tug one's forelock


to behave in a respectful way

STATISTICS

IN THE PRESS

To touch or tug one's forelock as an informal salute to a (supposed) superior probably originated in Nelson's Navy. First recorded in writing by Harriet Martineau in 1832:

"There was plenty of bobbing from the girls and pulling of forelocks from the boys."

In days when hats were more generally worn, who uncovered his head to whom was a question of profound etiquette. The Duc de Saint-Simon wrote a book of 100,000 words entirely devoted to the question of who uncovers or tugs forelock to whom.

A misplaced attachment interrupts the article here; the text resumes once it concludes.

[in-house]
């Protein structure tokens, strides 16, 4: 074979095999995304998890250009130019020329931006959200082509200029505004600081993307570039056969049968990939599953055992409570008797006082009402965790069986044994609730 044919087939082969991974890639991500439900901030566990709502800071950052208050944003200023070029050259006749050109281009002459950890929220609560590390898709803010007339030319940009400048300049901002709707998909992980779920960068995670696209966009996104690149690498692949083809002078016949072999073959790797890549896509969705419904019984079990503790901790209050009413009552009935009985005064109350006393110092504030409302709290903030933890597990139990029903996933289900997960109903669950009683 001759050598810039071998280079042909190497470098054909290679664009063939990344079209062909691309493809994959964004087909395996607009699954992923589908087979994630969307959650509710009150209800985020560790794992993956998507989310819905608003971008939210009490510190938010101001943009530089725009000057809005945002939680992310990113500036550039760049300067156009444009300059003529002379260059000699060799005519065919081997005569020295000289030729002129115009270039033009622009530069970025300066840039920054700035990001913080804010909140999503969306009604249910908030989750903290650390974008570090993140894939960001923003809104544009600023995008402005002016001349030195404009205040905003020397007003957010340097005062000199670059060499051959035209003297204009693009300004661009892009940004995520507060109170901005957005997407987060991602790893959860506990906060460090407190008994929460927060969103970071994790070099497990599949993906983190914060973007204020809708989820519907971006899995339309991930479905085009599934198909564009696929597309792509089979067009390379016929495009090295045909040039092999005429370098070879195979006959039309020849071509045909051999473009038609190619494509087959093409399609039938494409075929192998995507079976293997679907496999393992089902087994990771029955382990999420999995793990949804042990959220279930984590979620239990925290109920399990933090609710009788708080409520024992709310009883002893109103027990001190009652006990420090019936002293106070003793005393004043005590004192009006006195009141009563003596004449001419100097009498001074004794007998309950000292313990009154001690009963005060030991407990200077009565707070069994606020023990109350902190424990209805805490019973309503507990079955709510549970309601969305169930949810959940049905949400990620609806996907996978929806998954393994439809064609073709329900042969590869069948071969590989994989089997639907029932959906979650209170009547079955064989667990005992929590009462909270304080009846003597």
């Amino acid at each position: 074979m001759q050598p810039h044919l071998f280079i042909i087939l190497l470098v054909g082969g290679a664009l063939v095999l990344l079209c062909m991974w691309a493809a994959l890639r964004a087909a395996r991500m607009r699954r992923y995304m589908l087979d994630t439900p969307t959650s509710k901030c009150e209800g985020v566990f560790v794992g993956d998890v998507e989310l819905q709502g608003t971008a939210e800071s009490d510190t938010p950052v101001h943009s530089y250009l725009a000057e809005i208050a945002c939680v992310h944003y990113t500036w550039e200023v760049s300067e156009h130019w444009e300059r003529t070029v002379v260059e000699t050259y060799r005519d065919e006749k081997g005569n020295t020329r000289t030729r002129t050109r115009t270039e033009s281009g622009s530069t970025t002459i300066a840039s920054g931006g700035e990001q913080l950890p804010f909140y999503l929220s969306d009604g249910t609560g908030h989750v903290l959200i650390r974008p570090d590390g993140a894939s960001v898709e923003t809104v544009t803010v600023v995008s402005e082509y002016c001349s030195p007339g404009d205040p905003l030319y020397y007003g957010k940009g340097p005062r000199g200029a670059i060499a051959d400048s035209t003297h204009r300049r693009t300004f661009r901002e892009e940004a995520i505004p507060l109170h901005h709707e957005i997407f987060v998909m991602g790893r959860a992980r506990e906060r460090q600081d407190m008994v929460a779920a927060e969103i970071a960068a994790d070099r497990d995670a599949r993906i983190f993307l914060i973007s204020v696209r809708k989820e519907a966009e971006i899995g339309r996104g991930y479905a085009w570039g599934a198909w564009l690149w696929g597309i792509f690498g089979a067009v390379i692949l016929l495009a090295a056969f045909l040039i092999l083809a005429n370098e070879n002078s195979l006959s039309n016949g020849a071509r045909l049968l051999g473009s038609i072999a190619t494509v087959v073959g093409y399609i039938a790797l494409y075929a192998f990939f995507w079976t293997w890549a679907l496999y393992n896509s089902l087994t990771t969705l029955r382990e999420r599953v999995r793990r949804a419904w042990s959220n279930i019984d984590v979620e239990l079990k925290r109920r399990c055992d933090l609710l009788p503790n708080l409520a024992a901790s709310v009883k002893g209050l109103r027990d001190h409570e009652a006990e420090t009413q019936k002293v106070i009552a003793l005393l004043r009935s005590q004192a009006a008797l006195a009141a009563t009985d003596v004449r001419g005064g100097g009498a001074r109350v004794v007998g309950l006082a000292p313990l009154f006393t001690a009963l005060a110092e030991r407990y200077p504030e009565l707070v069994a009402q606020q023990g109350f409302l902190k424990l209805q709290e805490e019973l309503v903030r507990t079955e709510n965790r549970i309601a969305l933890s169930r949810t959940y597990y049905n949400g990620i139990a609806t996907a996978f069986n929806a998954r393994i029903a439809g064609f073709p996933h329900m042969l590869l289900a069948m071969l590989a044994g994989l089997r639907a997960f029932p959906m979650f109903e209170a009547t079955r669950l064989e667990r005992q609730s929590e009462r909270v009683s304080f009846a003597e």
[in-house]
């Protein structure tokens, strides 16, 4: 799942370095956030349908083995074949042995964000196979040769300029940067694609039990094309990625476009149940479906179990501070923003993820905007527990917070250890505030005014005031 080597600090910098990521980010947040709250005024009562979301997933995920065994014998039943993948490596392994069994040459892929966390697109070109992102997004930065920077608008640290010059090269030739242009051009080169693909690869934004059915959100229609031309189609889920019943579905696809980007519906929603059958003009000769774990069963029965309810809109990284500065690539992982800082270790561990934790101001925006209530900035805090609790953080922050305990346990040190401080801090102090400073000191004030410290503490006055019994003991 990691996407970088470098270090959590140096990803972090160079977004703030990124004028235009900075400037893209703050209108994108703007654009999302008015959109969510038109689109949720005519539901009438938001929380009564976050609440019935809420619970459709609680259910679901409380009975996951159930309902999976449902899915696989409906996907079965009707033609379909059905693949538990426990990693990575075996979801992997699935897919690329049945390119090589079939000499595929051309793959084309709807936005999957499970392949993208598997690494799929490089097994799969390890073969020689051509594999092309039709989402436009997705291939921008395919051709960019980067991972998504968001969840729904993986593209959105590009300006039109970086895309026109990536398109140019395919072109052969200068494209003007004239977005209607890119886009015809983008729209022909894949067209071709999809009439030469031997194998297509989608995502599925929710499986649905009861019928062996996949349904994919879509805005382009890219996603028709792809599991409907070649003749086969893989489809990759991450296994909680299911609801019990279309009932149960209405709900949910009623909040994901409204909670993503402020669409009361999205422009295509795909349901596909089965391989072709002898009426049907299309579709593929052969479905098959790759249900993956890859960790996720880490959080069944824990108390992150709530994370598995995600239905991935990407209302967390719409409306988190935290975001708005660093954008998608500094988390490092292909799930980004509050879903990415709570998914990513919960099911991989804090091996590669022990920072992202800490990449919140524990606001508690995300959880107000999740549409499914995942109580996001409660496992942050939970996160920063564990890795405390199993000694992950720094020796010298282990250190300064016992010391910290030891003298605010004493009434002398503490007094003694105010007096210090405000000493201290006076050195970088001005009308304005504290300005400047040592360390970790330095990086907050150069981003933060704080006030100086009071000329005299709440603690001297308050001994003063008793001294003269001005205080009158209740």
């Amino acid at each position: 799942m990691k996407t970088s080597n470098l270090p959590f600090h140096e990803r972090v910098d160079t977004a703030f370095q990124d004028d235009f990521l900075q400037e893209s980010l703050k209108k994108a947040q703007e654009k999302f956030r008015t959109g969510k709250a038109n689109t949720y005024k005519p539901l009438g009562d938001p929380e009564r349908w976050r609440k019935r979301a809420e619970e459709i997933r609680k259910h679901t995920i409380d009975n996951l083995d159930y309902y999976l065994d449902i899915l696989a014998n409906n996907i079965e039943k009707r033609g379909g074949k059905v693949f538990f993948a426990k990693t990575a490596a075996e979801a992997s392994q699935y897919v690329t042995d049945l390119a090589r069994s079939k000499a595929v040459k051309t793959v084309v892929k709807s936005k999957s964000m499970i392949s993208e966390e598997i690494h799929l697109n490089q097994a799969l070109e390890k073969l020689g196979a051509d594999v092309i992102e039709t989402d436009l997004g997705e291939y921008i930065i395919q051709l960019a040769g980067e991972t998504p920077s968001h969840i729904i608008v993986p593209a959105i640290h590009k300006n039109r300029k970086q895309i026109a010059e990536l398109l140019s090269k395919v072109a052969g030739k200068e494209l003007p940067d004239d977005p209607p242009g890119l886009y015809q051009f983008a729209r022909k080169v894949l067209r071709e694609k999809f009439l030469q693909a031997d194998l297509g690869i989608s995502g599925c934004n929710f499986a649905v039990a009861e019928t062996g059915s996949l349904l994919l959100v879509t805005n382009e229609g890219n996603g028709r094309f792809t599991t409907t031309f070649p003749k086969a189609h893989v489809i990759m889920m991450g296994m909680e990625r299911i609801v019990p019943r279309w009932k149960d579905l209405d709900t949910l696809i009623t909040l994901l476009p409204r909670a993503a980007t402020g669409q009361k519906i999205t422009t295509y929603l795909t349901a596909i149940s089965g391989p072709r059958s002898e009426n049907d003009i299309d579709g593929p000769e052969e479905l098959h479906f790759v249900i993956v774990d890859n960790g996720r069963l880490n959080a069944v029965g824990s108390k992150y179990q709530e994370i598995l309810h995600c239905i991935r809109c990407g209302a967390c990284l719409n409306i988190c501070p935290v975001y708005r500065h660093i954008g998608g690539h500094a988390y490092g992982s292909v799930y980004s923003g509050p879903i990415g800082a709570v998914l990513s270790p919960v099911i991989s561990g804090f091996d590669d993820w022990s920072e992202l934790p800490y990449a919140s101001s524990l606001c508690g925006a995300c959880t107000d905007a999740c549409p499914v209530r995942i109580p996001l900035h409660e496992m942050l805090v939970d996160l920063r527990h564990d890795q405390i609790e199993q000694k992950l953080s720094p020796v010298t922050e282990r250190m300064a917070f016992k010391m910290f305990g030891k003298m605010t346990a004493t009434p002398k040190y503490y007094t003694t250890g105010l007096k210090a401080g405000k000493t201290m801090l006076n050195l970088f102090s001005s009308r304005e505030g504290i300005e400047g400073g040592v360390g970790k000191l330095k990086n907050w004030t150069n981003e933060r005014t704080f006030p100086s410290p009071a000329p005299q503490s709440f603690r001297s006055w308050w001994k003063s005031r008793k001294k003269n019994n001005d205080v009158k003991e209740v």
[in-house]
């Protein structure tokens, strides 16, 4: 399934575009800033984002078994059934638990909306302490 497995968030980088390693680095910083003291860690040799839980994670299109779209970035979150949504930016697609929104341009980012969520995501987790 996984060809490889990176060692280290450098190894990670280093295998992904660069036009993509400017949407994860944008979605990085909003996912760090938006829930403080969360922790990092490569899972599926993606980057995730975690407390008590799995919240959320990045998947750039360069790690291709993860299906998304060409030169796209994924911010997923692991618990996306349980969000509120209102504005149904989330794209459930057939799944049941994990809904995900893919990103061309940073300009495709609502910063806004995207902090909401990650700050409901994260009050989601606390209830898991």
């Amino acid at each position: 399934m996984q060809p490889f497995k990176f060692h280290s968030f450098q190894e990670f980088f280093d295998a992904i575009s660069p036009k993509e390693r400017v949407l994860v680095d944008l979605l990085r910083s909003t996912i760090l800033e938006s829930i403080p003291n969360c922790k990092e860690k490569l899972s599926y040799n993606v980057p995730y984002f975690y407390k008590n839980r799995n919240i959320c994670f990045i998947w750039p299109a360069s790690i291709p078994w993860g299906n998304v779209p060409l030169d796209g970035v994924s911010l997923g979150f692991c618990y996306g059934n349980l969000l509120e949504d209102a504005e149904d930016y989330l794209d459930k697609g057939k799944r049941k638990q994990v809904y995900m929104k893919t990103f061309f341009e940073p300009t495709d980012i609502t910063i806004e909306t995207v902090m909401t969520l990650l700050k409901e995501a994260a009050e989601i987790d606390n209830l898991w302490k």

Those without a hat or cap signalled respect by touching or tugging their forelocks. It is a kind of salute. To raise one's cap or hat, or at any rate to touch its brim, is an appropriate gesture of greeting to friends, acquaintances, and even strangers.

Philip Howard

Did you
know?

fore-lock
noun

A lock of hair that grows from or falls on the forehead, especially the part of a horse's mane that falls forward between the ears.

Source: The American Heritage® Dictionary of the English Language, Fourth Edition

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tug one's forelock = to touch the front of one's head as a sign of respect


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